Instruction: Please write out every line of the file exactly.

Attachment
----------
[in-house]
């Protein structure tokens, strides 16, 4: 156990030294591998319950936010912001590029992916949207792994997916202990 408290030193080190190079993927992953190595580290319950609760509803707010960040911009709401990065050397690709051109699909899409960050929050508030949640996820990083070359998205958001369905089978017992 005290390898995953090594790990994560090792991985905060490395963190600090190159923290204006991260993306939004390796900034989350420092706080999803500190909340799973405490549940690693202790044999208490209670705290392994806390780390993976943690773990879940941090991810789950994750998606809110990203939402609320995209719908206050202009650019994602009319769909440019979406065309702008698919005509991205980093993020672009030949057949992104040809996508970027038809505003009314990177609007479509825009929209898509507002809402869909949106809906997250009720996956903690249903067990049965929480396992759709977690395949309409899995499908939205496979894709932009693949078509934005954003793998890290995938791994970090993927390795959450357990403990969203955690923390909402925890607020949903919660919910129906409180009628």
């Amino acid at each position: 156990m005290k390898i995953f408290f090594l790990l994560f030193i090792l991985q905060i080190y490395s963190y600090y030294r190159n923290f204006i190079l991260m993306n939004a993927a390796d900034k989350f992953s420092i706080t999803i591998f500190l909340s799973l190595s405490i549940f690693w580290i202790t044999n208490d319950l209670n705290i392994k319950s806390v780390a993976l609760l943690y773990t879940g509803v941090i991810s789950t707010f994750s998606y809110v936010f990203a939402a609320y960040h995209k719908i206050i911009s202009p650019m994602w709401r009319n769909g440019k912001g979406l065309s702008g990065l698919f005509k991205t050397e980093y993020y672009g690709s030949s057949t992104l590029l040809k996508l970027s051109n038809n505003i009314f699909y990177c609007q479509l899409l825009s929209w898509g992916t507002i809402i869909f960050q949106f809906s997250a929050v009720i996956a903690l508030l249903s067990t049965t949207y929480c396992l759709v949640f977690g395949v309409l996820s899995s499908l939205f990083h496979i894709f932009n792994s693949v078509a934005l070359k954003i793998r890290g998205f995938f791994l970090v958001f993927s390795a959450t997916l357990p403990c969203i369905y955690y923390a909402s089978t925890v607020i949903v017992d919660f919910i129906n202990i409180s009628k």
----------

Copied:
[in-house]
């Protein structure tokens, strides 16, 4: 156990030294591998319950936010912001590029992916949207792994997916202990 408290030193080190190079993927992953190595580290319950609760509803707010960040911009709401990065050397690709051109699909899409960050929050508030949640996820990083070359998205958001369905089978017992 005290390898995953090594790990994560090792991985905060490395963190600090190159923290204006991260993306939004390796900034989350420092706080999803500190909340799973405490549940690693202790044999208490209670705290392994806390780390993976943690773990879940941090991810789950994750998606809110990203939402609320995209719908206050202009650019994602009319769909440019979406065309702008698919005509991205980093993020672009030949057949992104040809996508970027038809505003009314990177609007479509825009929209898509507002809402869909949106809906997250009720996956903690249903067990049965929480396992759709977690395949309409899995499908939205496979894709932009693949078509934005954003793998890290995938791994970090993927390795959450357990403990969203955690923390909402925890607020949903919660919910129906409180009628």
């Amino acid at each position: 156990m005290k390898i995953f408290f090594l790990l994560f030193i090792l991985q905060i080190y490395s963190y600090y030294r190159n923290f204006i190079l991260m993306n939004a993927a390796d900034k989350f992953s420092i706080t999803i591998f500190l909340s799973l190595s405490i549940f690693w580290i202790t044999n208490d319950l209670n705290i392994k319950s806390v780390a993976l609760l943690y773990t879940g509803v941090i991810s789950t707010f994750s998606y809110v936010f990203a939402a609320y960040h995209k719908i206050i911009s202009p650019m994602w709401r009319n769909g440019k912001g979406l065309s702008g990065l698919f005509k991205t050397e980093y993020y672009g690709s030949s057949t992104l590029l040809k996508l970027s051109n038809n505003i009314f699909y990177c609007q479509l899409l825009s929209w898509g992916t507002i809402i869909f960050q949106f809906s997250a929050v009720i996956a903690l508030l249903s067990t049965t949207y929480c396992l759709v949640f977690g395949v309409l996820s899995s499908l939205f990083h496979i894709f932009n792994s693949v078509a934005l070359k954003i793998r890290g998205f995938f791994l970090v958001f993927s390795a959450t997916l357990p403990c969203i369905y955690y923390a909402s089978t925890v607020i949903v017992d919660f919910i129906n202990i409180s009628k």